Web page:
After initial deployment, the IBM Cloud® automation deploys three NSX-T Manager virtual appliances within the management cluster. The controllers are assigned a VLAN–backed IP address from the Private A portable subnet that is designated for management components. Additionally, VM–VM anti–affinity rules are created such that controllers are separated among the hosts in the cluster.

You must deploy the management cluster with a minimum of three nodes to ensure high availability for the managers or controllers. In addition to the managers, the IBM Cloud automation prepares the deployed workload cluster as NSX-T transport nodes. The ESXi transport nodes are assigned a VLAN–backed IP address from the Private A portable IP address range that is specified by an NSX IP pool ranged derived from the VLAN and subnet summary. Transport node traffic resides on the untagged VLAN and is assigned to the private NSX-T VDS.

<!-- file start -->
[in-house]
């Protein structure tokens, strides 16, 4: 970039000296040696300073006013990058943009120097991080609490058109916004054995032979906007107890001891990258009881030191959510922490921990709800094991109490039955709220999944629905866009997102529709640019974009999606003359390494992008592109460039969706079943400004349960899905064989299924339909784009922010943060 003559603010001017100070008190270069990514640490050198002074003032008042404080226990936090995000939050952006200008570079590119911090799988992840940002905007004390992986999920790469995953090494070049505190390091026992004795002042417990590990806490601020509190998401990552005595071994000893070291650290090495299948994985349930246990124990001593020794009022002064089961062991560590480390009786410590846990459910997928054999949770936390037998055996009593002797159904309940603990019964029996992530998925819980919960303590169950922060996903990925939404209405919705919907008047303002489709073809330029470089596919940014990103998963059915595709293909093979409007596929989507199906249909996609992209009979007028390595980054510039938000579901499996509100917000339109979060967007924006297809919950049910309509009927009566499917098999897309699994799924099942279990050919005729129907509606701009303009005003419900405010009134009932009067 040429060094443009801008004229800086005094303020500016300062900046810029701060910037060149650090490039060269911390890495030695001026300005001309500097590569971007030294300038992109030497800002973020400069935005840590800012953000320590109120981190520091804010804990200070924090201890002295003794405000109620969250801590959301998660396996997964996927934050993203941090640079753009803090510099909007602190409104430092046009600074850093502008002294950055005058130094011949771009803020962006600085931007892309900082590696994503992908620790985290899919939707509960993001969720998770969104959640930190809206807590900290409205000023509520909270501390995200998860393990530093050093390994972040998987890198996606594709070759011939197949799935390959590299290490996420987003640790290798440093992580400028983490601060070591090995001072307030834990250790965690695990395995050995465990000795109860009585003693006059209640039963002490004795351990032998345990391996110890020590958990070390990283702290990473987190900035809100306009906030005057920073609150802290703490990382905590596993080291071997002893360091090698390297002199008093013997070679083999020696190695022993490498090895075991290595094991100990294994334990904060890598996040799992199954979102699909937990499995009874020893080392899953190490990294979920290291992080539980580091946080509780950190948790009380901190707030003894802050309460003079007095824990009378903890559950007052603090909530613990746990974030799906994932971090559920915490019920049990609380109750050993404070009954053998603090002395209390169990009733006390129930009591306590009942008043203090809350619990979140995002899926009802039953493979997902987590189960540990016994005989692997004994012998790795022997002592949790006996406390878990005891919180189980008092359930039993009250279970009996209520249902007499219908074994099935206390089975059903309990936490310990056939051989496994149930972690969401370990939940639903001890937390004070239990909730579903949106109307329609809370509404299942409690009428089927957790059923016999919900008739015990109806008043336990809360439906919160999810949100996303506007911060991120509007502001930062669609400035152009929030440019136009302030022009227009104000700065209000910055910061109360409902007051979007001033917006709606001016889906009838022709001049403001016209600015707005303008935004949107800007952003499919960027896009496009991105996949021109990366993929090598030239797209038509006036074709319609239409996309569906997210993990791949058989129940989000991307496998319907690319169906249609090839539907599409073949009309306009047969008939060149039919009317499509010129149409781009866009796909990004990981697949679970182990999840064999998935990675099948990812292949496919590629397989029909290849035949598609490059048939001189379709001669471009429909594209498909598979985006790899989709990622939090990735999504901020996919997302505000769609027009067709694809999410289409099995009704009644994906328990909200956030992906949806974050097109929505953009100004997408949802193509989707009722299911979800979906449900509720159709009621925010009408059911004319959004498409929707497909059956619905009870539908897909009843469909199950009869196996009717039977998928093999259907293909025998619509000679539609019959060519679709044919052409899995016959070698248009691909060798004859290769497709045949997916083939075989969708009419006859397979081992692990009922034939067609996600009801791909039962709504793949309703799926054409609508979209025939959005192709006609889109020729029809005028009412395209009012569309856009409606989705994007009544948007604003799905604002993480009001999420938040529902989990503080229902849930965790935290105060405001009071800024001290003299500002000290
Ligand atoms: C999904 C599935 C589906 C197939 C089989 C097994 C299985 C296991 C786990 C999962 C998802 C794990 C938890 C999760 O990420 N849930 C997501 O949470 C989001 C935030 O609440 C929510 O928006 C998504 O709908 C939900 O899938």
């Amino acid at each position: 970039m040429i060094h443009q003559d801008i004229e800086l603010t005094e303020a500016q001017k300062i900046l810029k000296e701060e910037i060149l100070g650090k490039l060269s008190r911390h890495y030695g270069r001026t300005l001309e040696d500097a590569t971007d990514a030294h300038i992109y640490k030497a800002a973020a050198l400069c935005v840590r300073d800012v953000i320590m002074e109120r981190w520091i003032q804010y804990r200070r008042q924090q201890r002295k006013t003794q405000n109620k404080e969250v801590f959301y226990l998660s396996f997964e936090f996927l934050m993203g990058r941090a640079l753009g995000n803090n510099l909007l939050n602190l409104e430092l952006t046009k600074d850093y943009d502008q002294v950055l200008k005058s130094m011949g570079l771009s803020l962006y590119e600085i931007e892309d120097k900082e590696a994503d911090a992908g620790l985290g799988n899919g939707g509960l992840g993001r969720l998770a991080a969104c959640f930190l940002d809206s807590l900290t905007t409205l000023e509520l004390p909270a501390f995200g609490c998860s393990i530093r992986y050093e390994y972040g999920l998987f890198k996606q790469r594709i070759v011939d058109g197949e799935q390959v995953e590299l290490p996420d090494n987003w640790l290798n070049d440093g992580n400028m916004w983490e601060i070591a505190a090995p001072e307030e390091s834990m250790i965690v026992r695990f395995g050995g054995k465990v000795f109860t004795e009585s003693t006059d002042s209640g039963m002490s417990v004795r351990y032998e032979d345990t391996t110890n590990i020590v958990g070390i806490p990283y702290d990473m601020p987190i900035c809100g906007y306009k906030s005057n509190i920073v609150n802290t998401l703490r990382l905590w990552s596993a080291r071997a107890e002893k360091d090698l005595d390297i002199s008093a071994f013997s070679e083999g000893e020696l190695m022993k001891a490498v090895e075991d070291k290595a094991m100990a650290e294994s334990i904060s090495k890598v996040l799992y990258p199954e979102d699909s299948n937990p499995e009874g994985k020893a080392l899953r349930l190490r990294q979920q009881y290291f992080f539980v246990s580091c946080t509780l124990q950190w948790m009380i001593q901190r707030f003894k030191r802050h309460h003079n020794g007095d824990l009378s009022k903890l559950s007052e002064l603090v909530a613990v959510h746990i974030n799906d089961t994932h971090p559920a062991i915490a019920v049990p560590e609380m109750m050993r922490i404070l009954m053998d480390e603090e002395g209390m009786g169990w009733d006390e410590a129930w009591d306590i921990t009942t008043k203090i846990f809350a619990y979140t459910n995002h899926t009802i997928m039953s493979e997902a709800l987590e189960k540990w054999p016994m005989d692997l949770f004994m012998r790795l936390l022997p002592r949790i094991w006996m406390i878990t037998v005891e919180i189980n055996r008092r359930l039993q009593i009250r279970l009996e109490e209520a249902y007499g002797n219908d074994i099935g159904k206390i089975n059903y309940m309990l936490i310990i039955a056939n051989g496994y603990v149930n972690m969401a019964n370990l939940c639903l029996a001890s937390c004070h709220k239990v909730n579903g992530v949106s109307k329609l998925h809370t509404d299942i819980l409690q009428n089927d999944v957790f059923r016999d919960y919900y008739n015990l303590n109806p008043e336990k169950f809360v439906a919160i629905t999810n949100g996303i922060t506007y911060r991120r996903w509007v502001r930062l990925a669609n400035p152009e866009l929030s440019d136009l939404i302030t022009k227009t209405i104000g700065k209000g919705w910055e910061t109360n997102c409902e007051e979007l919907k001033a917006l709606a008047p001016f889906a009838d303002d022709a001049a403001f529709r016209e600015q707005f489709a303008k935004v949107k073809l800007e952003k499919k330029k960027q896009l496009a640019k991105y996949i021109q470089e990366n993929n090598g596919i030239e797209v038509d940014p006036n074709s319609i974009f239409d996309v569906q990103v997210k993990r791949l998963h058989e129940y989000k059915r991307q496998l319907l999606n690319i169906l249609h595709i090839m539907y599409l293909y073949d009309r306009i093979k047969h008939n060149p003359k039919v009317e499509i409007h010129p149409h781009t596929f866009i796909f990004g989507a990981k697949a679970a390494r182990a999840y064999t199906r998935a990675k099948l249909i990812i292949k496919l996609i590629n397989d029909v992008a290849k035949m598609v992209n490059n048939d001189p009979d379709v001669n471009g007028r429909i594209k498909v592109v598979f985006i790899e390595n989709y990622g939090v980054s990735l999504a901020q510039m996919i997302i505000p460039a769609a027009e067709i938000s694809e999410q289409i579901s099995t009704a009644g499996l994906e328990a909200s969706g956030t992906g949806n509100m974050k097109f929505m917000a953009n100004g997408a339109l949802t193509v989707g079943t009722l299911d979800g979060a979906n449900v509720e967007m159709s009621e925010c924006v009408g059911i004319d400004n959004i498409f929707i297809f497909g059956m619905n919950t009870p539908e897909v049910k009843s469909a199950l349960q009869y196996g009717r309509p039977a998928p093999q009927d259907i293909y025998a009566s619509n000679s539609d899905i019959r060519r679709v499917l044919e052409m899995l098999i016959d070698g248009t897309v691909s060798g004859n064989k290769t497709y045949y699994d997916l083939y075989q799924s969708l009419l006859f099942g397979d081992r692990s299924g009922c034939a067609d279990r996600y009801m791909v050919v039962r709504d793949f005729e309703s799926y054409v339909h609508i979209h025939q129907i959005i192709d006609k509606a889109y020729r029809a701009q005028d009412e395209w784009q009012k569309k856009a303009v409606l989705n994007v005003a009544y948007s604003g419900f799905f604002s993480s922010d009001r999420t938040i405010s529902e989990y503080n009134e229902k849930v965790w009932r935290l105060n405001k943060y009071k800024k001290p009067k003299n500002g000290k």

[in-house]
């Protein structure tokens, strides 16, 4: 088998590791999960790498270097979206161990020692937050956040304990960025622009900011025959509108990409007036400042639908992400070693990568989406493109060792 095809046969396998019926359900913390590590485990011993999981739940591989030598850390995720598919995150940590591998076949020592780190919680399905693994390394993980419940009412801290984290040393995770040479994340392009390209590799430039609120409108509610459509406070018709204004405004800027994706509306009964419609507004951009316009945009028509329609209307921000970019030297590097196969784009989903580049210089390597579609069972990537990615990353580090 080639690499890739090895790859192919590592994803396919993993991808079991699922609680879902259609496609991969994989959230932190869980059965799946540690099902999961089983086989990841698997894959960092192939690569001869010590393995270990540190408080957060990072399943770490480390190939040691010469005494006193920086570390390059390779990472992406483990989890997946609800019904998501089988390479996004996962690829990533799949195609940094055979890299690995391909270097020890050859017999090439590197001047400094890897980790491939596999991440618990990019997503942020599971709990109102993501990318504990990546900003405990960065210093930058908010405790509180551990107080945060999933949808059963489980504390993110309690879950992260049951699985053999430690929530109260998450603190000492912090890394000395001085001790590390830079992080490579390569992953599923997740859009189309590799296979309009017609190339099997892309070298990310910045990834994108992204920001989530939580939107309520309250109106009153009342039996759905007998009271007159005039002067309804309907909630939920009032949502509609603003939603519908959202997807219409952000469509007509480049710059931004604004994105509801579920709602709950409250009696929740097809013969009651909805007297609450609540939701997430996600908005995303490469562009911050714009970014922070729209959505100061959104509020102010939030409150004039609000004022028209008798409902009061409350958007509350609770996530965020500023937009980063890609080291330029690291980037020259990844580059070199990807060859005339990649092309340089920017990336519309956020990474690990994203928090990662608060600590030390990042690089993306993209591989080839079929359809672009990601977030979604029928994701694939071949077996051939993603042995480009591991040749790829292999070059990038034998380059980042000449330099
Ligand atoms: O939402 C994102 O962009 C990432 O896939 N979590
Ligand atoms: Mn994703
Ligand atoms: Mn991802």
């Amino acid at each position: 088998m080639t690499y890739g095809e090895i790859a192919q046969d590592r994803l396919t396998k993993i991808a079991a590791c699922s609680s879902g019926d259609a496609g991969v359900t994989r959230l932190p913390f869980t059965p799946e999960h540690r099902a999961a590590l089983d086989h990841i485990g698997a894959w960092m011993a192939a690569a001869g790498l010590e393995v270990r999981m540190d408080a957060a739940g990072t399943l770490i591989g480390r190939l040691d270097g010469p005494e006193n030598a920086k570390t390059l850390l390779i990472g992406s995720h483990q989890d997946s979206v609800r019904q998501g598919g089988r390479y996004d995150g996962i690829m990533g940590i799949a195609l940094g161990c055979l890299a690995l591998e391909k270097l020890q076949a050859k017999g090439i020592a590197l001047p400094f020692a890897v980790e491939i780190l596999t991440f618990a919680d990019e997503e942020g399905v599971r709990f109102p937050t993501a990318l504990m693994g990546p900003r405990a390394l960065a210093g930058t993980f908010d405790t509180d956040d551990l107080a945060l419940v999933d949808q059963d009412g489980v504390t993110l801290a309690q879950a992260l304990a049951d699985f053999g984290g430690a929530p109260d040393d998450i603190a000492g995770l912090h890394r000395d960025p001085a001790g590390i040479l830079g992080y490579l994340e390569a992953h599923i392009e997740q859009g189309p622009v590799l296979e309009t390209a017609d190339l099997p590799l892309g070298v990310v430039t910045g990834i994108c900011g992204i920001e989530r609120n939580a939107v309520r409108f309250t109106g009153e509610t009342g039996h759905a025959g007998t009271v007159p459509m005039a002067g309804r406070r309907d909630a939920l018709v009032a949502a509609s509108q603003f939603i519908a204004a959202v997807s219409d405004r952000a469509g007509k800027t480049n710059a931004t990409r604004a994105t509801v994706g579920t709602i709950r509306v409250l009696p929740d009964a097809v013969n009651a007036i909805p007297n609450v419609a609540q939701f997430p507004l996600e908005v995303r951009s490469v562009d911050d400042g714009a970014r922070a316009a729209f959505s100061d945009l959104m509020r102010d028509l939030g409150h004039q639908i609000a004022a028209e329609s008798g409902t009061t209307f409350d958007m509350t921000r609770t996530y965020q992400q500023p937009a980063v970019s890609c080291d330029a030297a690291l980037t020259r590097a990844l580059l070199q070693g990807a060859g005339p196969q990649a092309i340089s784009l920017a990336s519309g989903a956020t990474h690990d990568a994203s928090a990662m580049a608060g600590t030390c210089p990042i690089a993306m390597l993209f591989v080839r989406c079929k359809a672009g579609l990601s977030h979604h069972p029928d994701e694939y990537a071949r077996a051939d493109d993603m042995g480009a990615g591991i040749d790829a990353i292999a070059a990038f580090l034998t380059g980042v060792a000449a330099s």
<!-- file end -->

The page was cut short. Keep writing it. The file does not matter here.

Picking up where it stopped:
Depending on the NSX-T topology that you choose, you can deploy an NSX-T gateway cluster either as a pair of VMs or as software deployed on bare metal cluster nodes. Bare metal edges are not supported by the IBM Cloud automation and must be manually deployed and configured. Regardless of whether the cluster pair is virtual or physical, uplinks are configured to VDS switches for both IBM Cloud private and (if present) public networks.

The following table summarizes the requirements for a medium size environment, which is the recommended starting size for production workloads.

Table 4. NSX-T component specification
Resources Manager x3 Edge services
cluster x4
Medium size Virtual appliance Virtual appliance
Number of vCPUs 6 4
Memory 24 GB 8 GB
Disk 300 GB vSAN or management NFS 200 GB vSAN or management NFS
Disk type Thin provisioned Thin provisioned
Network Private A Private A

Distributed switch design